D.E.A.R. – February 2013

Do you remember D.E.A.R? At my elementary school that meant “Drop Everything And Read,” something we typically did for 10 or 15 minutes every day. Best part of my day, really. As my TBR and Library piles are battling for supremacy and trying to sneak in around the review copies who have staked out places on my calendar, I’m thinking back to the simpler days of D.E.A.R., when I believed I had time to get to any book I wanted. And that, of course, got me fantasizing about a world where I really could just Drop Everything And Read for more than just 15 minutes a day.

I don’t feel quite as behind in February as I did in January, but I have a feeling that is just an illusion. Sometimes I almost wish I was still ignorant of the book scene so that I could have fewer recommendations and fewer books that I never seem to get to. That’s already out of the box, though, so instead I shall simply share my affliction with the rest of you. Here are February’s books that I’m dying to read but haven’t been able to work in yet:

Philida by Andre Brink
February 5, 2013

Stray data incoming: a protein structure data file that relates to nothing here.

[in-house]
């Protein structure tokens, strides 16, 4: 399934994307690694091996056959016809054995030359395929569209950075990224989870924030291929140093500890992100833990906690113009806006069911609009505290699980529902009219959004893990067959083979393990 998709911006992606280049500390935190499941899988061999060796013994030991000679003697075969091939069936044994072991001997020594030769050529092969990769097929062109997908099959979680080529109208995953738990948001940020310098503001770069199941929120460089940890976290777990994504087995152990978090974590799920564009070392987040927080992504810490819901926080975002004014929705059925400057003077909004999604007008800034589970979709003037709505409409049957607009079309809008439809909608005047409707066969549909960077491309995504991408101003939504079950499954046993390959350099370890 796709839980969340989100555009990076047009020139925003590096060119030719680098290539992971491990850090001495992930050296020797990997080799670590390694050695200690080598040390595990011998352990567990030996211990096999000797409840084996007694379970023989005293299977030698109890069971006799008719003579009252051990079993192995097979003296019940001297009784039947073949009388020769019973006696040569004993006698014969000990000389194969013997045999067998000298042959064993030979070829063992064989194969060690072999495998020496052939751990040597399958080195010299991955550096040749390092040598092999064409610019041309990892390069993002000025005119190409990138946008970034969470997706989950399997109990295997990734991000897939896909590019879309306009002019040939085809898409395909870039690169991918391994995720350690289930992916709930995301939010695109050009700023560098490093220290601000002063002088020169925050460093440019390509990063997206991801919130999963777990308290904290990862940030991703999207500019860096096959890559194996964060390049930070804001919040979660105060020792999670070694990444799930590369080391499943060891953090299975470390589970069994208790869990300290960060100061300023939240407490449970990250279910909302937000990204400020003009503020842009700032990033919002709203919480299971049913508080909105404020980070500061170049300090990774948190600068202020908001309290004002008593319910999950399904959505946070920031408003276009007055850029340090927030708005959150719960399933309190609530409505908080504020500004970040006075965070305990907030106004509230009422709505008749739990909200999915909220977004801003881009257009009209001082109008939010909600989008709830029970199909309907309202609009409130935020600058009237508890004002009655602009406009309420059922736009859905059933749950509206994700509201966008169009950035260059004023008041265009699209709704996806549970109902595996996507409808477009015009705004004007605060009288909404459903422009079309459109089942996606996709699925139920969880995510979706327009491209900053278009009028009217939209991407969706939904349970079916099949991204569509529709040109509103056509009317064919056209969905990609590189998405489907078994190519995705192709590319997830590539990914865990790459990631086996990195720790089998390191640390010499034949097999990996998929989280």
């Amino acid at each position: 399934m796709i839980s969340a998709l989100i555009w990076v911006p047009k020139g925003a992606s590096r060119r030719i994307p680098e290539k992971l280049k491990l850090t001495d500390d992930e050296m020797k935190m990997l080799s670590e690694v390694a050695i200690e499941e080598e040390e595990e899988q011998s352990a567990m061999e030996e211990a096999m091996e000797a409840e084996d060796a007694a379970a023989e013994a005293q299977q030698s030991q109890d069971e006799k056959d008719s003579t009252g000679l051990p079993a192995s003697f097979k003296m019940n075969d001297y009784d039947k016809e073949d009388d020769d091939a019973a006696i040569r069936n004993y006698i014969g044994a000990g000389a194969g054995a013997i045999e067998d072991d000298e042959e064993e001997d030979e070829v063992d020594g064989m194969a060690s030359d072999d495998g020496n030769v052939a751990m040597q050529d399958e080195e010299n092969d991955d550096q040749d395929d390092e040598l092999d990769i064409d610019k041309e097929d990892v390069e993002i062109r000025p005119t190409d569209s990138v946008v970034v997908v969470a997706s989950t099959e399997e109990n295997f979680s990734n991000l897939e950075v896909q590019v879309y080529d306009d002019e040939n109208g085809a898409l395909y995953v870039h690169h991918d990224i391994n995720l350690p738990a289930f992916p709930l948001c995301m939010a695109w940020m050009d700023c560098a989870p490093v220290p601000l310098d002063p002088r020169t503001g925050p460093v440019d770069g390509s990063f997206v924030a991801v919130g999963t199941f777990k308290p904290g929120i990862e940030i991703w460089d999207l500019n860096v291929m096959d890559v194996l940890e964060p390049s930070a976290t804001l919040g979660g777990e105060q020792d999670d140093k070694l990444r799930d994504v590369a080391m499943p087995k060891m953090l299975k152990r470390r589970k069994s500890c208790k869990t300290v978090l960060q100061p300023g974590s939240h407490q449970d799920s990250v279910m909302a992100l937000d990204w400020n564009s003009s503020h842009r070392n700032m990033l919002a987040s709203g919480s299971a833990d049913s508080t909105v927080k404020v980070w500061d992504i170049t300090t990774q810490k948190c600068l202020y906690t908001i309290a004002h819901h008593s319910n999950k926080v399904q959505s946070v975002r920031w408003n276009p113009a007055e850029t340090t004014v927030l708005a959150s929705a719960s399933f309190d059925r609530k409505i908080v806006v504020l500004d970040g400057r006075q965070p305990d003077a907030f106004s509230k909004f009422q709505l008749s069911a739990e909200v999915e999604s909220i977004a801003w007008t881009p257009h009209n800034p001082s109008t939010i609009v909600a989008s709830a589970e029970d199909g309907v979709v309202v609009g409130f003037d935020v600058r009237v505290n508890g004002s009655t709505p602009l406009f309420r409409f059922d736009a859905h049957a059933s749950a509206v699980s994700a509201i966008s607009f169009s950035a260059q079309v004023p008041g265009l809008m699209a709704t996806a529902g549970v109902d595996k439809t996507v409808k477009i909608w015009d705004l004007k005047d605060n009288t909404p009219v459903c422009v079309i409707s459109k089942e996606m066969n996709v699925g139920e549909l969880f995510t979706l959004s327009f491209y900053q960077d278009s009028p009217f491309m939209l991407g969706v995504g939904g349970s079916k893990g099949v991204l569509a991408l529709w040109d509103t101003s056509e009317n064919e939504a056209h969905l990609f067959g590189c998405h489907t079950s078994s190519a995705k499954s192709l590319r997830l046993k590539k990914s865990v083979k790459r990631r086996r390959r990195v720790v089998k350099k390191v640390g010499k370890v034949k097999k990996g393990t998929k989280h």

I really have no idea how this one slipped past me. It showed up in my mailbox last fall and I was SO excited, but was still trying to finish out 2012 at that point. Somehow when I started reading for 2013 this story of an enslaved woman in early 19th-century South Africa just got missed. Philida was on the long list for the 2012 Man Booker Prize.

Calling Me Home by Julie Kibler
February 12, 2013

Calling Me Home is getting some crazy good reviews across the bloggosphere. It is based on Kibler’s own family lore of the grandmother who fell in love with a black man in a in a time where such a relationship was dangerous, if not impossible. Calling Me Home follows the two women as their relationships changes thanks to a favor and a funeral.

The House Girl by Tara Conklin
February 12, 2013

I think I have this coming to me soon in audio, so there’s still hope, but I’m hearing amazing thing about this story which involves slavery, reparations, and art history. I guess I’m not too sad about missing this in print if the audio shows up, though, because it is narrated by Bahni Turpin, who is phenomenal.

Blood Sisters: The Secret History of the Women Who Won the Wars of the Roses by Sarah Gristwood
February 26, 2013

I’m not sure I feel the need to explain this one at all. IF you know me at all I’m pretty sure the subtitle speaks for itself here.

What books have you been meaning to read that you just haven’t got to?


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